I’ve given an incredibly skimpy account, and I’ve mentioned very few names, but there’s a ton of material out there, particularly on the NASA site of course, and documentaries aplenty, many of them a powerful and stirring reminder of those heady days. Some 400,000 technicians, engineers, administrators and other service personnel worked on the Apollo missions, many of them working long hours, experiencing many frustrations, anxieties, and of course thrills. I have to say, as an internationalist by conviction, I’m happy to see that space exploration has become more of a collaborative affair in recent decades, and may that collaboration continue, defying the insularity and mindless nationalism we’ve been experiencing recently.

a beautiful image of the International Space Station, my favourite symbol of global cooperation

Finally, to the moon hoaxers and ‘skeptics’. What I noticed on researching this – I mean it really was obvious – was that in the comments to the various docos I watched on youtube, they had nothing to say about the science and seemed totally lacking in curiosity. It was all just parroted, and ‘arrogant’ denialism. The science buffs, on the other hand, were full of dizzy geekspeak on technical fixes, data analysis and potential for other missions, e.g. to Mars. In any case I’ve thoroughly enjoyed this little trip into the Apollo missions and the space race, in which I’ve learned a lot more than I’ve presented here.

Written by stewart henderson

March 19, 2017 at 4:42 pm

the strange world of the self-described ‘open-minded’ – part one

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my copy - a stimulating and fun read, great fodder for closed-minded types, come moi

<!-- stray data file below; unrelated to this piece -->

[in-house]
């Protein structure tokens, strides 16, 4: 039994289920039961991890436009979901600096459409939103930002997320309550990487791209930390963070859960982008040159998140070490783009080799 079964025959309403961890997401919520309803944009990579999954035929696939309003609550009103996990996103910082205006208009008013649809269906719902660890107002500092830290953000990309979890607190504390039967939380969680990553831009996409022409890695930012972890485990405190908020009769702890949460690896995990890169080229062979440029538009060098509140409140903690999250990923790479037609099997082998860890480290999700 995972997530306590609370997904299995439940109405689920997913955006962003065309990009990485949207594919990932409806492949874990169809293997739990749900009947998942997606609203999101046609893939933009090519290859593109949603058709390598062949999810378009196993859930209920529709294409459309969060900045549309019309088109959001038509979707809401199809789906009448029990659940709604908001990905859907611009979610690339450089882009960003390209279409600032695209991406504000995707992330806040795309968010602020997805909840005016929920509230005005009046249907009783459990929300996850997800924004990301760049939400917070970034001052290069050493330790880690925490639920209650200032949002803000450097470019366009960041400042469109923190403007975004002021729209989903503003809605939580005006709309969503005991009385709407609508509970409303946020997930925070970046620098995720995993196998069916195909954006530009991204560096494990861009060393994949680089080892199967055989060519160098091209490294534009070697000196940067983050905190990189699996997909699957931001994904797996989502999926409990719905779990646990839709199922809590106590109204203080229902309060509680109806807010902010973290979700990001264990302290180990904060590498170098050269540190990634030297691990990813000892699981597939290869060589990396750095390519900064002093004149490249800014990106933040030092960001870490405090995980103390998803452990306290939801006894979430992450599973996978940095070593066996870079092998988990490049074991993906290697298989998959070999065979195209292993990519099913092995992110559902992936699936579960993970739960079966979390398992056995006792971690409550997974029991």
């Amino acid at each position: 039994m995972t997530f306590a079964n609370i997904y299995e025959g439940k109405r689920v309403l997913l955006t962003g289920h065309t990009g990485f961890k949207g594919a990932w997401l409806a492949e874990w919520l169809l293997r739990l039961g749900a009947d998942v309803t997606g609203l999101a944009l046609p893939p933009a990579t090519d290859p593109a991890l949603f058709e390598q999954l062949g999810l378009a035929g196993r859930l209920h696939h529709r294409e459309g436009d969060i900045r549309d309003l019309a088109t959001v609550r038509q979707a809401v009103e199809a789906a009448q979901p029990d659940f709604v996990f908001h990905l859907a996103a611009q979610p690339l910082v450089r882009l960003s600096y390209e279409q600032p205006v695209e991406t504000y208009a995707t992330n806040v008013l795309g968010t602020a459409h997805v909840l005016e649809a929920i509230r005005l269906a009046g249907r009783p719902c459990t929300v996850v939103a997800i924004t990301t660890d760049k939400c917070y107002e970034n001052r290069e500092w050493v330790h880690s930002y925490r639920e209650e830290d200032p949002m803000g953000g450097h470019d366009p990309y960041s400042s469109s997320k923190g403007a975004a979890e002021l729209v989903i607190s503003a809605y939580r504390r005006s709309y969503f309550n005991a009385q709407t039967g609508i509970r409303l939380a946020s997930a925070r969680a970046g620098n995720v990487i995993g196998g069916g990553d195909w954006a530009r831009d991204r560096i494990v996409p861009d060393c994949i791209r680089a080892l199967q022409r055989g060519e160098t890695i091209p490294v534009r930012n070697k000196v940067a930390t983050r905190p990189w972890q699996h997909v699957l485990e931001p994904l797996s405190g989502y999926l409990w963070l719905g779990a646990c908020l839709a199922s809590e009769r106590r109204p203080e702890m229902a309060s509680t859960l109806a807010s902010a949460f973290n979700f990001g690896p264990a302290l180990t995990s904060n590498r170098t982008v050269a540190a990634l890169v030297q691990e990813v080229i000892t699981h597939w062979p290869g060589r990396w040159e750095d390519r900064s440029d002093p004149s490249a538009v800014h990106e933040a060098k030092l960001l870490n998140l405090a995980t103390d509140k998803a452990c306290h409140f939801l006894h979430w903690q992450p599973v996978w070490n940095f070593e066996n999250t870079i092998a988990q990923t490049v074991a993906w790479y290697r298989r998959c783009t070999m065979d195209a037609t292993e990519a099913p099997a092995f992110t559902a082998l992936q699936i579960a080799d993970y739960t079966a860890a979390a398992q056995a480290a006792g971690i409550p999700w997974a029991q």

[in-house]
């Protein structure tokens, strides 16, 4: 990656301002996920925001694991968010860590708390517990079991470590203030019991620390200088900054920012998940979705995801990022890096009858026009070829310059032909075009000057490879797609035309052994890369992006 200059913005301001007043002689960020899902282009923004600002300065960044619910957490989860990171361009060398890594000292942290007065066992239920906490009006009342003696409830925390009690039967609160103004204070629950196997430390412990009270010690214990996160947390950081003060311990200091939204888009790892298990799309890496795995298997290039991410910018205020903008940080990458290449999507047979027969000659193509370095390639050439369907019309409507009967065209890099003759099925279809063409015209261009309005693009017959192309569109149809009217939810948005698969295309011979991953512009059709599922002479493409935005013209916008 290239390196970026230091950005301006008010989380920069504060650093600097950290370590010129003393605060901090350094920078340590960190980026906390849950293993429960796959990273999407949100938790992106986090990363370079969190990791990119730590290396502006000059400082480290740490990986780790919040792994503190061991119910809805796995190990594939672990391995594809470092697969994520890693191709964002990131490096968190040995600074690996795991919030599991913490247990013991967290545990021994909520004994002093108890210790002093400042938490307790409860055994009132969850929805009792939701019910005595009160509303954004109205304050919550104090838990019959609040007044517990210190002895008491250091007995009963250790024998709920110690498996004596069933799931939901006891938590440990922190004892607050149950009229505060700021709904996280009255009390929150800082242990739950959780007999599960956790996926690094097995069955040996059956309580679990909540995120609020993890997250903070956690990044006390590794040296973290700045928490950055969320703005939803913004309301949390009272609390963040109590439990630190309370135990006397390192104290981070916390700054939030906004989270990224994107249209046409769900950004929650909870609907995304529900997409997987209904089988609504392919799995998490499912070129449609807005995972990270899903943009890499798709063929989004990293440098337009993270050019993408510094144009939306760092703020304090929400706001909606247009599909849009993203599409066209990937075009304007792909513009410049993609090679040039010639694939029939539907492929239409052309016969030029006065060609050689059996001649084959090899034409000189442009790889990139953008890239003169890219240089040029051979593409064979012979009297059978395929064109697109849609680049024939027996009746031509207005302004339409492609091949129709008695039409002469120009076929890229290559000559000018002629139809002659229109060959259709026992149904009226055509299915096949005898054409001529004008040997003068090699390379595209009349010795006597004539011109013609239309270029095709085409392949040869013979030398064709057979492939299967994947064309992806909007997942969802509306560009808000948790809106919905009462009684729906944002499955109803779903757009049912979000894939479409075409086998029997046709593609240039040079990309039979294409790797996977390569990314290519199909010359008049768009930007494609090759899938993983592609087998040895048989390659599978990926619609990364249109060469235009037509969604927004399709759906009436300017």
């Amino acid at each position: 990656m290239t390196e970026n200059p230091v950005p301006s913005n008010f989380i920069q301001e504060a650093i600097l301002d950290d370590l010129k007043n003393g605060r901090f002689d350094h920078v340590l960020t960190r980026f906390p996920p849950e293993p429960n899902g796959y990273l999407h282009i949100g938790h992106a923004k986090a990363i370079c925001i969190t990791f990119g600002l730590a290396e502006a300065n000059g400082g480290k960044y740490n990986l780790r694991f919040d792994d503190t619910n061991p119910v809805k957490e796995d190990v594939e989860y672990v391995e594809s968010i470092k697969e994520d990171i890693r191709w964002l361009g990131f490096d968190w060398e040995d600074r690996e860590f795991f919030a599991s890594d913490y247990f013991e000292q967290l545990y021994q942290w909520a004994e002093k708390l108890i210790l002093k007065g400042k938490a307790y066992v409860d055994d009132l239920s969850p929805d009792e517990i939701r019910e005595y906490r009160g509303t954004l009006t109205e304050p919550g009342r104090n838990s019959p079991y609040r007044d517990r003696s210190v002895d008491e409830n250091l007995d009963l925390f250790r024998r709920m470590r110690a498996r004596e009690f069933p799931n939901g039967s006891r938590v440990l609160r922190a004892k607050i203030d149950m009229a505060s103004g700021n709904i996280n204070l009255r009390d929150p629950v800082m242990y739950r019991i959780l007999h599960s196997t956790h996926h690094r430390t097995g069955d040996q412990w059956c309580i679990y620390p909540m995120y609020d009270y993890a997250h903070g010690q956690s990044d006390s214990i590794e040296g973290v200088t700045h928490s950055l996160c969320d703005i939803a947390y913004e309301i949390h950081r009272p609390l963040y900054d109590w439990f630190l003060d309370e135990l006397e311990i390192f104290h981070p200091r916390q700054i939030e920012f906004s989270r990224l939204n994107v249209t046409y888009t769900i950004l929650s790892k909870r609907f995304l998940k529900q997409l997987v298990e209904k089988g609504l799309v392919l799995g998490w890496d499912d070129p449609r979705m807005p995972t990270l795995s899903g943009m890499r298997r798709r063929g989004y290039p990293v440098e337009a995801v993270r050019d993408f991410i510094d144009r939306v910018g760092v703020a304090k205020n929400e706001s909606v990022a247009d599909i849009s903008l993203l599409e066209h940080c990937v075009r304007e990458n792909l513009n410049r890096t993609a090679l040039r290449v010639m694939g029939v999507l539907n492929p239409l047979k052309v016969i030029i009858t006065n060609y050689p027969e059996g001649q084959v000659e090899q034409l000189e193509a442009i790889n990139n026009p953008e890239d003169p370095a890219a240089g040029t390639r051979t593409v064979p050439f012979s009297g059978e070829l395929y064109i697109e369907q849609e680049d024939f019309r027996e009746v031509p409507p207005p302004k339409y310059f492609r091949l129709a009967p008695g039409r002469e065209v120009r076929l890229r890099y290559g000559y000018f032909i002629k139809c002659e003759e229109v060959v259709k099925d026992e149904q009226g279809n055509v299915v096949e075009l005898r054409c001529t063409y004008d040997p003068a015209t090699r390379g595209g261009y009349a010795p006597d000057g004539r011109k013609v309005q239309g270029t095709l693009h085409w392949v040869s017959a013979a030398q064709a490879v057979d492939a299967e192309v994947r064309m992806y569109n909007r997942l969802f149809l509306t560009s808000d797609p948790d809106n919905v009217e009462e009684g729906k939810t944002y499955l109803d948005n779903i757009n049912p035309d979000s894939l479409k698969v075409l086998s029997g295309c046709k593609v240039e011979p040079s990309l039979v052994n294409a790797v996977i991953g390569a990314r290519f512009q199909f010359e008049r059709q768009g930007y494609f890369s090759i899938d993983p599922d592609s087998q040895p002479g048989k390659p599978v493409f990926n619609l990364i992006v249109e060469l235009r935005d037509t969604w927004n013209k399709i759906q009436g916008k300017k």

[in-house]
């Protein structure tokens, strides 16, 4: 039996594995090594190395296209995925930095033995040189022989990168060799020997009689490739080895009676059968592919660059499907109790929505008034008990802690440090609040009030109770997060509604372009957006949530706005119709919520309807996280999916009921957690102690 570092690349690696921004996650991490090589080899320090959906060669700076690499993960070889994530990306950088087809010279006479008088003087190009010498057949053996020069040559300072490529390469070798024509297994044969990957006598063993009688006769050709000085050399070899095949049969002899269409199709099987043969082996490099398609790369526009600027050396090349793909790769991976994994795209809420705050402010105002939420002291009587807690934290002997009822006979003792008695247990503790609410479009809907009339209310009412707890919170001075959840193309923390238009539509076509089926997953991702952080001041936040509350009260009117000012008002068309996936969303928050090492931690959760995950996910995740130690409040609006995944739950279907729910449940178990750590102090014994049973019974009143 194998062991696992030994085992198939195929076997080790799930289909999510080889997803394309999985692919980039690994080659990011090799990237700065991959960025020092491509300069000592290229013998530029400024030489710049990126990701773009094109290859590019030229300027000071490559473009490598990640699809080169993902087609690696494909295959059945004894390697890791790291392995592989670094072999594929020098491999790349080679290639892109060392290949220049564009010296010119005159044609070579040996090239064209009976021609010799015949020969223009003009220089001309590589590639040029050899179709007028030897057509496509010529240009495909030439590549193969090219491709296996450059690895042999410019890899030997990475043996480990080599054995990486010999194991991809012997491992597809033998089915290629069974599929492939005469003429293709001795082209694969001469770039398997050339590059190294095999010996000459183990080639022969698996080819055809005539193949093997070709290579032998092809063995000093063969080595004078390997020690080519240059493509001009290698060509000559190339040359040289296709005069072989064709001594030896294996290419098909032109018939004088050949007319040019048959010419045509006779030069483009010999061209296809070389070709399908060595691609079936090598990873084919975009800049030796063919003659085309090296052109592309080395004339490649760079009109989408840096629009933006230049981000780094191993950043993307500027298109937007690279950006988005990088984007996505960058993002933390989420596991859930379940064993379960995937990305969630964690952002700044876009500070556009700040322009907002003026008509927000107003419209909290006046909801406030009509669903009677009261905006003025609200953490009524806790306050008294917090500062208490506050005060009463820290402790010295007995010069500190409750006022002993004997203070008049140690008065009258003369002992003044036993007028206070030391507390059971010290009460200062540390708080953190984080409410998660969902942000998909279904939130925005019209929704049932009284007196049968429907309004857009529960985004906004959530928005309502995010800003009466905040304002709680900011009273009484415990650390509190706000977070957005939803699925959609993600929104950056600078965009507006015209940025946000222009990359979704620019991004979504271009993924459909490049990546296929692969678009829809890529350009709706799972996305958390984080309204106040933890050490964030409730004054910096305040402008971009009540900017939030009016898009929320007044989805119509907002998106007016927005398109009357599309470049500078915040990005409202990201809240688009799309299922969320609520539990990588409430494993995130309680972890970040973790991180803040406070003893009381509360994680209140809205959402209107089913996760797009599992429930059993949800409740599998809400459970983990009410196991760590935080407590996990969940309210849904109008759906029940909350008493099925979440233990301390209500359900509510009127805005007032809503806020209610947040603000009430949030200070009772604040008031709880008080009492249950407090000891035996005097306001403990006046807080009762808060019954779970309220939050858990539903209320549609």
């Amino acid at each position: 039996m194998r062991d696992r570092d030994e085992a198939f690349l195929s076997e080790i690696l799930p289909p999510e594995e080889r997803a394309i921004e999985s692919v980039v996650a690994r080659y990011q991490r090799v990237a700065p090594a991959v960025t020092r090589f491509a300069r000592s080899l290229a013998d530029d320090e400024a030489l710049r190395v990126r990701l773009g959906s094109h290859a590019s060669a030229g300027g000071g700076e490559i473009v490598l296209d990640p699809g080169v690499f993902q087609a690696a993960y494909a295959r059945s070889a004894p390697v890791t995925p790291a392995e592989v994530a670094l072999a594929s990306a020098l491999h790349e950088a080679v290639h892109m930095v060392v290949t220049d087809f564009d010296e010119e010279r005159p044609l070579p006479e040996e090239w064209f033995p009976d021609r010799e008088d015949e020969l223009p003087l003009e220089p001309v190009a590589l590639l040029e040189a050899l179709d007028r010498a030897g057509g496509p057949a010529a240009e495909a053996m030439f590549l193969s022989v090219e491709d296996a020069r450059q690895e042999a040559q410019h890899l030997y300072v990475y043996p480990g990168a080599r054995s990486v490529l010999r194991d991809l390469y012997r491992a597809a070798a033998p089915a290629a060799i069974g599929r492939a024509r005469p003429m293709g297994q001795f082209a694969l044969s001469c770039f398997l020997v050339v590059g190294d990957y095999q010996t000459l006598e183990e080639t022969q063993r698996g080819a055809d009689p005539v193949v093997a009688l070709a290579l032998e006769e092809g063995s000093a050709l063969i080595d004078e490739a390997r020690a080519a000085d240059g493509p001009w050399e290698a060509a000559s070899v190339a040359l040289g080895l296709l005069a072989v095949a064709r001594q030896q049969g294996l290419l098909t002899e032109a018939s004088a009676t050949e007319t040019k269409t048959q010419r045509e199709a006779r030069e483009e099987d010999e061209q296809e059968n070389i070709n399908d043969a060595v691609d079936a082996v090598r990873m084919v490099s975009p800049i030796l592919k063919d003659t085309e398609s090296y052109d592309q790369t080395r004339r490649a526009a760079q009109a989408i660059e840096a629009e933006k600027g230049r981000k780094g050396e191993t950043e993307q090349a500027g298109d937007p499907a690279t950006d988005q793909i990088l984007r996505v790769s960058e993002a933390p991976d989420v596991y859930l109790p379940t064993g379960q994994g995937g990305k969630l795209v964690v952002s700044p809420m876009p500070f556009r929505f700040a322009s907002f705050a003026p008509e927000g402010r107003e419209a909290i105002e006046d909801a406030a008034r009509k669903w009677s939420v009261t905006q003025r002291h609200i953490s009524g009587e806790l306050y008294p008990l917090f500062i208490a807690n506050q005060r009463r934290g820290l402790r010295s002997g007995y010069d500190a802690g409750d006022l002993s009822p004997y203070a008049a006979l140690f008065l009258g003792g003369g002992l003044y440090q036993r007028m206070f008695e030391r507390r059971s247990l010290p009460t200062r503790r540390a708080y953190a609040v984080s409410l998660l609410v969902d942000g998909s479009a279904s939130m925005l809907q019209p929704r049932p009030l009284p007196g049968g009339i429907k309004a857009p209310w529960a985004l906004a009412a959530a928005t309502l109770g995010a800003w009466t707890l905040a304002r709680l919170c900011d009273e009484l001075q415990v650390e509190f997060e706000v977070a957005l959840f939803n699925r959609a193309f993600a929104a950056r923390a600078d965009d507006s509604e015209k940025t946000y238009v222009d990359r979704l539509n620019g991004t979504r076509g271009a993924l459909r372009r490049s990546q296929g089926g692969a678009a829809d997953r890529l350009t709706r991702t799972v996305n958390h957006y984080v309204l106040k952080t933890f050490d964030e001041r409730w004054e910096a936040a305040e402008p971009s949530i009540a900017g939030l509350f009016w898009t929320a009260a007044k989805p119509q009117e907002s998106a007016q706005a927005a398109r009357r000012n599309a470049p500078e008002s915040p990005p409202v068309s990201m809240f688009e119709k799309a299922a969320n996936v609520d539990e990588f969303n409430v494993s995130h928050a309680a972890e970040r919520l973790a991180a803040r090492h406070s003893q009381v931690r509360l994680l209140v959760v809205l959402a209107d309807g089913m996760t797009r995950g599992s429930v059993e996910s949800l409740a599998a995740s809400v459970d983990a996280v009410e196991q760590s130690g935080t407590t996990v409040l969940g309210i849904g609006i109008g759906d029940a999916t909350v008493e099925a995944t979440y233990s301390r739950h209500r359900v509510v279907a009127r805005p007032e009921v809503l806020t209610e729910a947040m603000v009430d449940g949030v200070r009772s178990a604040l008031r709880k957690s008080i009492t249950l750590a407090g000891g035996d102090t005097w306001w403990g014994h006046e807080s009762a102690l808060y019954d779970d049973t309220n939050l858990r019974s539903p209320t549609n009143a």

my copy – a stimulating and fun read, great fodder for closed-minded types, comme moi

I’ve just had my first ever conversation with someone who at least appears to be sceptical of the Apollo 11 moon landing of 1969 – and, I can only suppose, the five subsequent successful moon landings. Altogether, twelve men walked on the moon between 20 July 1969 and December 10 1972, when the crew members of Apollo 17 left the moon’s surface. Or so the story goes.

This conversation began when I said that perhaps the most exciting world event I’ve experienced was that first moon landing, watching Neil Armstrong possibly muffing the lines about one small step for a man, and marvelling that it could be televised. I was asked how I knew that it really happened. How could I be so sure?

Of course I had no immediate answer. Like any normal person, I have no immediate, or easy, answer to a billion questions that might be put to me. We take most things on trust, otherwise it would be a very very painstaking existence. I didn’t mention that, only a few months before, I’d read Phil Plait’s excellent book Bad Astronomy, subtitled Misconceptions and misuses revealed, from astrology to the moon landing ‘hoax’. Plait is a professional astronomer who maintains the Bad Astronomy blog and he’s much better equipped to handle issues astronomical than I am, but I suppose I could’ve made a fair fist of countering this person’s doubts if I hadn’t been so flabbergasted. As I said, I’d never actually met someone who doubted these events before. In any case I don’t think the person was in any mood to listen to me.

Only one reason for these doubts was offered. How could the lunar module have taken off from the moon’s surface? Of course I couldn’t answer, never having been an aeronautical engineer employed by NASA, or even a lay person nerdy enough to be up on such matters, but I did say that the moon’s minimal gravity would presumably make a take-off less problematic than, say, a rocket launch from Mother Earth, and this was readily agreed to. I should also add that the difficulties, whatever they might be, of relaunching the relatively lightweight lunar modules – don’t forget there were six of them – didn’t feature in Plait’s list of problems identified by moon landing skeptics which lead them to believe that the whole Apollo adventure was a grand hoax.